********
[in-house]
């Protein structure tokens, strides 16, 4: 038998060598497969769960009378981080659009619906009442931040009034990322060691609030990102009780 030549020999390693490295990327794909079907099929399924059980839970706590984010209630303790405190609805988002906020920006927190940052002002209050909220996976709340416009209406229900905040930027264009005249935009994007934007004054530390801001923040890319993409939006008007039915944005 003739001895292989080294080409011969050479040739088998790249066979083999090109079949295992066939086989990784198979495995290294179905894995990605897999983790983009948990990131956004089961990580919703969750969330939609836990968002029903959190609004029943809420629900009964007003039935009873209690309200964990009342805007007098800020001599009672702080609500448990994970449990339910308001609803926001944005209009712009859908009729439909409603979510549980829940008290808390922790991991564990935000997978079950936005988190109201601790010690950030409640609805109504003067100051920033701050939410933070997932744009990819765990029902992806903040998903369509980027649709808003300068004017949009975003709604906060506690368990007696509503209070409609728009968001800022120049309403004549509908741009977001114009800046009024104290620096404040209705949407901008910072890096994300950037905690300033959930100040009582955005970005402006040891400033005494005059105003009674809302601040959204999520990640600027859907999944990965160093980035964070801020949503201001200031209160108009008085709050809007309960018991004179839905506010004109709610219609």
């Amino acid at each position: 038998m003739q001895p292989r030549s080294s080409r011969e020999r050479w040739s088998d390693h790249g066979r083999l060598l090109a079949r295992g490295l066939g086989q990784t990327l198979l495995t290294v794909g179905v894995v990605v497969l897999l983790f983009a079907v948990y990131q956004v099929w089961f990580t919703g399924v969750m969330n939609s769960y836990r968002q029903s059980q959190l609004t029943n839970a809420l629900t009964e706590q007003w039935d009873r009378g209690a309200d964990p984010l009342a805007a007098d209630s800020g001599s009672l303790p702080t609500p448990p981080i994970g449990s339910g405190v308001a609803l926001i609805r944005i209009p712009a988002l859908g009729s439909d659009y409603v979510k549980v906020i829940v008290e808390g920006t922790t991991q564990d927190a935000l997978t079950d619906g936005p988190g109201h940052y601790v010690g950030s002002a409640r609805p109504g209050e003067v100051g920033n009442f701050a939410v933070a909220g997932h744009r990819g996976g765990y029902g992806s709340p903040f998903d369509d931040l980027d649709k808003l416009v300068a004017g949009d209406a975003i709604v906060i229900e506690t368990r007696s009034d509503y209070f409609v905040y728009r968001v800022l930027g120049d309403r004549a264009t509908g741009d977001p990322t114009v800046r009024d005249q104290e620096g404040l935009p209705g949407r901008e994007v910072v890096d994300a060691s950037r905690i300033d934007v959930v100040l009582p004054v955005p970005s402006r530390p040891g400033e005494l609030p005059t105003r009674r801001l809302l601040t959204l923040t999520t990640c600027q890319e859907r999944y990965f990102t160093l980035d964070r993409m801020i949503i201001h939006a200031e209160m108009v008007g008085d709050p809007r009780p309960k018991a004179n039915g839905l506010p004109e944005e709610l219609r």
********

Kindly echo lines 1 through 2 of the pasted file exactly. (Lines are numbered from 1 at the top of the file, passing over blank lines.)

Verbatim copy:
[in-house]
């Protein structure tokens, strides 16, 4: 038998060598497969769960009378981080659009619906009442931040009034990322060691609030990102009780 030549020999390693490295990327794909079907099929399924059980839970706590984010209630303790405190609805988002906020920006927190940052002002209050909220996976709340416009209406229900905040930027264009005249935009994007934007004054530390801001923040890319993409939006008007039915944005 003739001895292989080294080409011969050479040739088998790249066979083999090109079949295992066939086989990784198979495995290294179905894995990605897999983790983009948990990131956004089961990580919703969750969330939609836990968002029903959190609004029943809420629900009964007003039935009873209690309200964990009342805007007098800020001599009672702080609500448990994970449990339910308001609803926001944005209009712009859908009729439909409603979510549980829940008290808390922790991991564990935000997978079950936005988190109201601790010690950030409640609805109504003067100051920033701050939410933070997932744009990819765990029902992806903040998903369509980027649709808003300068004017949009975003709604906060506690368990007696509503209070409609728009968001800022120049309403004549509908741009977001114009800046009024104290620096404040209705949407901008910072890096994300950037905690300033959930100040009582955005970005402006040891400033005494005059105003009674809302601040959204999520990640600027859907999944990965160093980035964070801020949503201001200031209160108009008085709050809007309960018991004179839905506010004109709610219609």